A state appellate court has upheld an exemption from environmental review for a 14-story residential building proposed in San Diego. The court ruled that the city correctly applied an urban infill exemption contained in the 1998 update to the California Environmental Quality Act Guidelines.

The case provides the first published interpretation of the urban infill exemption in CEQA Guidelines § 15332 for projects that meet five criteria. The court rejected project opponents’ contention that unusual circumstances should have prevented application of the CEQA exemption.

The project that spurred the lawsuit is a 14-story, 14-unit residential tower proposed for a 10,000-square-foot vacant lot at Sixth Avenue and Upas Street, across the street from the northwestern corner of Balboa Park. Developers Mi Arbolito, LLC, and 1700 Investors, LLC, and architect Martinez + Cutri proposed the project in early 2003. Later that year, the city issued a shoring and grading permit, and soon thereafter approved a building permit for pad footings and an underground parking garage.

The Banker’s Hill, Hillcrest, Park West Community Preservation Group sued the city, arguing that the city had violated CEQA by not conducting environmental review. After the lawsuit was filed, the Development Services Department issued a notice of exemption from environmental review because the project required only ministerial approval and because it qualified for the urban infill exemption.

The preservation group appealed to the City Council, which upheld the exception based solely on the project’s urban infill aspects. The opponents then amended their lawsuit, arguing that the project was not eligible for the urban infill exemption and that the city had impermissibly piecemealed review of the project by approving some permits before making an environmental determination.

San Diego County Superior Court Judge Ronald Prager ruled for the city, and a three-judge panel of the Fourth District, Division One, upheld the lower court.

The Fourth District dealt at length with the standard that should have governed the city’s decision, and the court’s review of that decision. The court ended up with a split: It decided the city’s determination regarding the urban infill exemption was governed by the substantial evidence standard, which favored the city because the existence of conflicting evidence would not necessarily matter. But the court decided that the question of whether unusual circumstances called for an exception to the exemption was guided by the fair argument standard, which favored the opponents because conflicting evidence could be enough to force additional review.

After deciding the standards, the court considered whether the project qualified for the urban infill exemption. The exemption is available to projects that are consistent with general plan and zoning designations, are on sites of 5 acres or less that are “substantially surrounded by urban uses,” are on sites containing no rare species habitat, “would not result in any significant effects relating to traffic, noise, air quality or water quality,” and can be adequately served by utilities and public services. The preservation group argued that the San Diego project did not qualify because it was not surrounded by urban uses, was inconsistent with the general plan and would impact traffic.

The court rejected all of the arguments, including the contention that Balboa Park was not an “urban use.” “Balboa Park,” Justice Joan Irion wrote for the court, “is a quintessential urban park, heavily landscaped, surrounded by a densely populated area, and containing urban amenities such as museums, theaters and restaurants.”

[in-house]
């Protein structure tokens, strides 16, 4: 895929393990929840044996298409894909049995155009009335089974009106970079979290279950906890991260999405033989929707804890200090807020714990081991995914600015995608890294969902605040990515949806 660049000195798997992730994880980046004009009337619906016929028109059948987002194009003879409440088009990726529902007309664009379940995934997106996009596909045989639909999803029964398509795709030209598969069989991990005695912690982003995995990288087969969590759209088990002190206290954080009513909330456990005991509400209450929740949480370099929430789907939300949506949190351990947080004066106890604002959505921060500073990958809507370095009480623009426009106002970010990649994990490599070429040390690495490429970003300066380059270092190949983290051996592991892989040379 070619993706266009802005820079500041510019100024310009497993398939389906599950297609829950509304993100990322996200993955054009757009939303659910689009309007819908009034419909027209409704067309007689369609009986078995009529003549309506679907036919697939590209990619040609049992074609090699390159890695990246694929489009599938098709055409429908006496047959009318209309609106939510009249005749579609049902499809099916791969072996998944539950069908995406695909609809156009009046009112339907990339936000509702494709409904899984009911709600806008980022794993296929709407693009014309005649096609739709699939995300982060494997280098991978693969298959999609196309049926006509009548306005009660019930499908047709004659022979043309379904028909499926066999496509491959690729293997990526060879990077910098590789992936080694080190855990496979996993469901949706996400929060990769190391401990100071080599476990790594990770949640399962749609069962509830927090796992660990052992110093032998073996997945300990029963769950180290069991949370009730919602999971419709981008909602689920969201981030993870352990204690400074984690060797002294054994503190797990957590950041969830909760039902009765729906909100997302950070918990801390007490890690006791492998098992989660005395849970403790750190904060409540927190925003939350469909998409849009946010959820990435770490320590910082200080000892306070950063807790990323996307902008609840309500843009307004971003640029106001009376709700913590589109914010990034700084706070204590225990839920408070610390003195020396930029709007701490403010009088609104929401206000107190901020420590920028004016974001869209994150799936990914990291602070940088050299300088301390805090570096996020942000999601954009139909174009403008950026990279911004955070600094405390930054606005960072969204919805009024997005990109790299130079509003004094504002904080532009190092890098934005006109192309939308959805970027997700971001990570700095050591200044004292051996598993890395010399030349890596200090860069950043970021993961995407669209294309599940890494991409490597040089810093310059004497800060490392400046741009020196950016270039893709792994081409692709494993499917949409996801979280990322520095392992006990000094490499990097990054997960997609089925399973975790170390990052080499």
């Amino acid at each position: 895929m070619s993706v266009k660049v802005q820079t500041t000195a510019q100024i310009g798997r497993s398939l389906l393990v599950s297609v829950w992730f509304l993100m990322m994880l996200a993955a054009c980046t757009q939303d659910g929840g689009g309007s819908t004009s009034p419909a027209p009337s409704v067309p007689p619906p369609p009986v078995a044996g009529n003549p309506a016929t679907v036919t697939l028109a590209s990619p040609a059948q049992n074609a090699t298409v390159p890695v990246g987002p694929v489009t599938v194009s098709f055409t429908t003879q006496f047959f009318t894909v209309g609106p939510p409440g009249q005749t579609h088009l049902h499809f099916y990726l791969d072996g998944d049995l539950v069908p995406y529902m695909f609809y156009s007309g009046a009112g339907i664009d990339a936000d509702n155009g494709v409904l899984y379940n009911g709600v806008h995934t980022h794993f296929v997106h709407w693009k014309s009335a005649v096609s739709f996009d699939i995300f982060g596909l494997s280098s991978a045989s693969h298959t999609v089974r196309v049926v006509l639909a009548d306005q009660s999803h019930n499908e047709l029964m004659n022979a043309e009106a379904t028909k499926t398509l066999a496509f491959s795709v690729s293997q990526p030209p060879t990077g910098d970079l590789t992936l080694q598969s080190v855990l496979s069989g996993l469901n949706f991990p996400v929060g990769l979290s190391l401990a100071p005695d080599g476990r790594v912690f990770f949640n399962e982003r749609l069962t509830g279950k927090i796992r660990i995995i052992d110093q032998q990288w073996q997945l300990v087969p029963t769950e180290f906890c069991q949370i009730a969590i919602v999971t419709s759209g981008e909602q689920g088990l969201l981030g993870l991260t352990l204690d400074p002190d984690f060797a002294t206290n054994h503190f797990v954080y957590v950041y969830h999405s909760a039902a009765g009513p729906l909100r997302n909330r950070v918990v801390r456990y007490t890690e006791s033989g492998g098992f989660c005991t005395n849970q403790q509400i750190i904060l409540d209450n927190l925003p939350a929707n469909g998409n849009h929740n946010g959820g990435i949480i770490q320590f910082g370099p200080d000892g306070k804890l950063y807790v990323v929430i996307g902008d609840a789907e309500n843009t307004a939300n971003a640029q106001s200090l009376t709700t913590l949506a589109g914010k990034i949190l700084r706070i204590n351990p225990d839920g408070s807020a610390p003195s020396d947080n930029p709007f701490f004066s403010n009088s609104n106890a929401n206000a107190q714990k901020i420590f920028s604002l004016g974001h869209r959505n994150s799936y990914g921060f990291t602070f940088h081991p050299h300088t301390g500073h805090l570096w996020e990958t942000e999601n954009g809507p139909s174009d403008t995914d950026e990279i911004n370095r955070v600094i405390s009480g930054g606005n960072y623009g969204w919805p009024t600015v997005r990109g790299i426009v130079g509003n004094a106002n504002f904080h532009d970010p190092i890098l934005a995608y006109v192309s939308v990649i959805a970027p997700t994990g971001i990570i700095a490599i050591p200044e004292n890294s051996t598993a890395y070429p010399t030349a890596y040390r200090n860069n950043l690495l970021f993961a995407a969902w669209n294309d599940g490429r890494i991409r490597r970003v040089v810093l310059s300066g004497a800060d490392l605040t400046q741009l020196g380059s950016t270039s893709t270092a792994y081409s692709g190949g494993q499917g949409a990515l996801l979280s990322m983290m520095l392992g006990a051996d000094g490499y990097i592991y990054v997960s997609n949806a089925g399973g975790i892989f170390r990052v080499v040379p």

As for general plan and zoning consistency, the opponents said the project’s setbacks were substandard and the project would block views of the park protected by a 1989 community plan. The court, however, found that the project would have greater setbacks than required by the zoning, and site lines from the street to the park would not change much.

Traffic was a trickier question, partly because the adjacent intersection is offset. Opponents said the project would make the offset intersection more hazardous. But the court concluded, “[A]lthough the testimony of the local residents arguably provides some evidence of the dangerous nature of the intersection, the record contains no factual foundation for the claim that the project would exacerbate that condition for pedestrians and drivers.” The court also ruled that the loss of three on-street parking spaces for an alley to serve the project “cannot be described as ‘significant.’”

The court then turned to the question of whether “unusual circumstances” would provide an exception to the CEQA exemption. Here, the opponents needed only to present a fair argument. They contended that the project’s proximity to Balboa Park, historic houses, an existing condominium tower and an offset intersection created unusual circumstances.

The court rejected the arguments because the preservation group did not provide enough evidence to pass even the fair argument standard. The court noted that community character and view impacts had already been established by a condominium tower next door to the project site.

As for piecemealing, the court declined to consider the preservation group’s arguments because the group had not presented them to the city and, thus, failed to exhaust administrative remedies.

The Case:
Banker’s Hill, Hillcrest, Park West Community Preservation Group v. City of San Diego, No. D046360, 06 C.D.O.S. 3823, 2006 DJDAR 5657. Filed May 8, 2006.
The Lawyers:
For the preservation group: Kevin K. Johnson, Johnson & Hanson, (619) 696-6211.
For the city: Joe Cordileone, city attorney’s office, (619) 533-5854.
For the developers: Monty McIntyre, Seltzer, Caplan, McMahon & Vitek, (619) 685-3003.